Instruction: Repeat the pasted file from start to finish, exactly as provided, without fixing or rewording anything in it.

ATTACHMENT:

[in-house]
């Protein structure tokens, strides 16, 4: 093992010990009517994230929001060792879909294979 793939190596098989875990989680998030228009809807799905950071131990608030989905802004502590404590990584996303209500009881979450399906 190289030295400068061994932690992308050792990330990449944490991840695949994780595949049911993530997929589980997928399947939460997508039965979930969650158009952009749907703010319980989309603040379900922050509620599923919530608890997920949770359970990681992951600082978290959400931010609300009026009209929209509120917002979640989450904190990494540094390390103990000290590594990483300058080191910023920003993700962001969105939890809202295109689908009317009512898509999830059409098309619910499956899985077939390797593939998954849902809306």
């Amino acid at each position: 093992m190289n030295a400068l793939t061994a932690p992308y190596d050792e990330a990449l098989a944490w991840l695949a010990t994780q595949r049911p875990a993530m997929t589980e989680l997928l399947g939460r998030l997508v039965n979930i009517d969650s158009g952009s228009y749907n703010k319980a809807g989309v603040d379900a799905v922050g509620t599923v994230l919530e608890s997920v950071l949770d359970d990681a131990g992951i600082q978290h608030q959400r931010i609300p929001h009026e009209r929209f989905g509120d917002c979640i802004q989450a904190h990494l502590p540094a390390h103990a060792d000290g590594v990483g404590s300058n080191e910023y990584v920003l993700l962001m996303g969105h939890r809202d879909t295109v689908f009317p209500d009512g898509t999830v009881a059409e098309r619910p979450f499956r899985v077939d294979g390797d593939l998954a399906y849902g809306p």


[in-house]
């Protein structure tokens, strides 16, 4: 093992010990009517994230929001060792879909294979 793939190596098989875990989680998030228009809807799905950071131990608030989905802004502590404590990584996303209500009881979450399906 190289030295400068061994932690992308050792990330990449944490991840695949994780595949049911993530997929589980997928399947939460997508039965979930969650158009952009749907703010319980989309603040379900922050509620599923919530608890997920949770359970990681992951600082978290959400931010609300009026009209929209509120917002979640989450904190990494540094390390103990000290590594990483300058080191910023920003993700962001969105939890809202295109689908009317009512898509999830059409098309619910499956899985077939390797593939998954849902809306």
């Amino acid at each position: 093992m190289n030295a400068l793939t061994a932690p992308y190596d050792e990330a990449l098989a944490w991840l695949a010990t994780q595949r049911p875990a993530m997929t589980e989680l997928l399947g939460r998030l997508v039965n979930i009517d969650s158009g952009s228009y749907n703010k319980a809807g989309v603040d379900a799905v922050g509620t599923v994230l919530e608890s997920v950071l949770d359970d990681a131990g992951i600082q978290h608030q959400r931010i609300p929001h009026e009209r929209f989905g509120d917002c979640i802004q989450a904190h990494l502590p540094a390390h103990a060792d000290g590594v990483g404590s300058n080191e910023y990584v920003l993700l962001m996303g969105h939890r809202d879909t295109v689908f009317p209500d009512g898509t999830v009881a059409e098309r619910p979450f499956r899985v077939d294979g390797d593939l998954a399906y849902g809306p």